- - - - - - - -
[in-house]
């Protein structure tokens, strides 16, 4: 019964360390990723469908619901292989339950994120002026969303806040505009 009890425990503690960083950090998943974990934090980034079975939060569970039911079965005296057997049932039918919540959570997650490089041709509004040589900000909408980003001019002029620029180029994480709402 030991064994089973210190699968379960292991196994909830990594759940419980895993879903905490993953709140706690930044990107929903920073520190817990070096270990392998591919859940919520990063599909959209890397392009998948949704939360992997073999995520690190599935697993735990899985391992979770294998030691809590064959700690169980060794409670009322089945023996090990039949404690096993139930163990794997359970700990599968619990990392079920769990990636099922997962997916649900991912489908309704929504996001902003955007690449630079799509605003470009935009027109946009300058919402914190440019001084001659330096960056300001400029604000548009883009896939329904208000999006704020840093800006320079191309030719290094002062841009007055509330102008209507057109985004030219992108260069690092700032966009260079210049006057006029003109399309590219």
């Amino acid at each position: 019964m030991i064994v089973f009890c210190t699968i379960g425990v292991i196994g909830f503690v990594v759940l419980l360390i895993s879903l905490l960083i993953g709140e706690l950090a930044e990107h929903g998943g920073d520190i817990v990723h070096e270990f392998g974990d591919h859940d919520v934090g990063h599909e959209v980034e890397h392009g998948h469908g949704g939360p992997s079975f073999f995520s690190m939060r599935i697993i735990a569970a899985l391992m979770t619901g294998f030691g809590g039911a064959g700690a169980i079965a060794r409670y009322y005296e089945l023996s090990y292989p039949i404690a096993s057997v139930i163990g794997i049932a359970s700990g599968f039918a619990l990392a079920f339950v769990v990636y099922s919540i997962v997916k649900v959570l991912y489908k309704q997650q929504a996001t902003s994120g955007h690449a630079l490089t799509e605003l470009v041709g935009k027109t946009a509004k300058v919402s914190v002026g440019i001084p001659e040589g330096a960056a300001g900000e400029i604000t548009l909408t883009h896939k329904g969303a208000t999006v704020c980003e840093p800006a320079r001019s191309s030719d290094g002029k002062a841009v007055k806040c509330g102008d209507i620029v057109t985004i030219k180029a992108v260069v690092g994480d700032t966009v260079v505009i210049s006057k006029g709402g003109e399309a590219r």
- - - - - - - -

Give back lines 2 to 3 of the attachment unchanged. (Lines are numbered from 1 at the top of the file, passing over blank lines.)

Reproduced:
């Protein structure tokens, strides 16, 4: 019964360390990723469908619901292989339950994120002026969303806040505009 009890425990503690960083950090998943974990934090980034079975939060569970039911079965005296057997049932039918919540959570997650490089041709509004040589900000909408980003001019002029620029180029994480709402 030991064994089973210190699968379960292991196994909830990594759940419980895993879903905490993953709140706690930044990107929903920073520190817990070096270990392998591919859940919520990063599909959209890397392009998948949704939360992997073999995520690190599935697993735990899985391992979770294998030691809590064959700690169980060794409670009322089945023996090990039949404690096993139930163990794997359970700990599968619990990392079920769990990636099922997962997916649900991912489908309704929504996001902003955007690449630079799509605003470009935009027109946009300058919402914190440019001084001659330096960056300001400029604000548009883009896939329904208000999006704020840093800006320079191309030719290094002062841009007055509330102008209507057109985004030219992108260069690092700032966009260079210049006057006029003109399309590219």
């Amino acid at each position: 019964m030991i064994v089973f009890c210190t699968i379960g425990v292991i196994g909830f503690v990594v759940l419980l360390i895993s879903l905490l960083i993953g709140e706690l950090a930044e990107h929903g998943g920073d520190i817990v990723h070096e270990f392998g974990d591919h859940d919520v934090g990063h599909e959209v980034e890397h392009g998948h469908g949704g939360p992997s079975f073999f995520s690190m939060r599935i697993i735990a569970a899985l391992m979770t619901g294998f030691g809590g039911a064959g700690a169980i079965a060794r409670y009322y005296e089945l023996s090990y292989p039949i404690a096993s057997v139930i163990g794997i049932a359970s700990g599968f039918a619990l990392a079920f339950v769990v990636y099922s919540i997962v997916k649900v959570l991912y489908k309704q997650q929504a996001t902003s994120g955007h690449a630079l490089t799509e605003l470009v041709g935009k027109t946009a509004k300058v919402s914190v002026g440019i001084p001659e040589g330096a960056a300001g900000e400029i604000t548009l909408t883009h896939k329904g969303a208000t999006v704020c980003e840093p800006a320079r001019s191309s030719d290094g002029k002062a841009v007055k806040c509330g102008d209507i620029v057109t985004i030219k180029a992108v260069v690092g994480d700032t966009v260079v505009i210049s006057k006029g709402g003109e399309a590219r």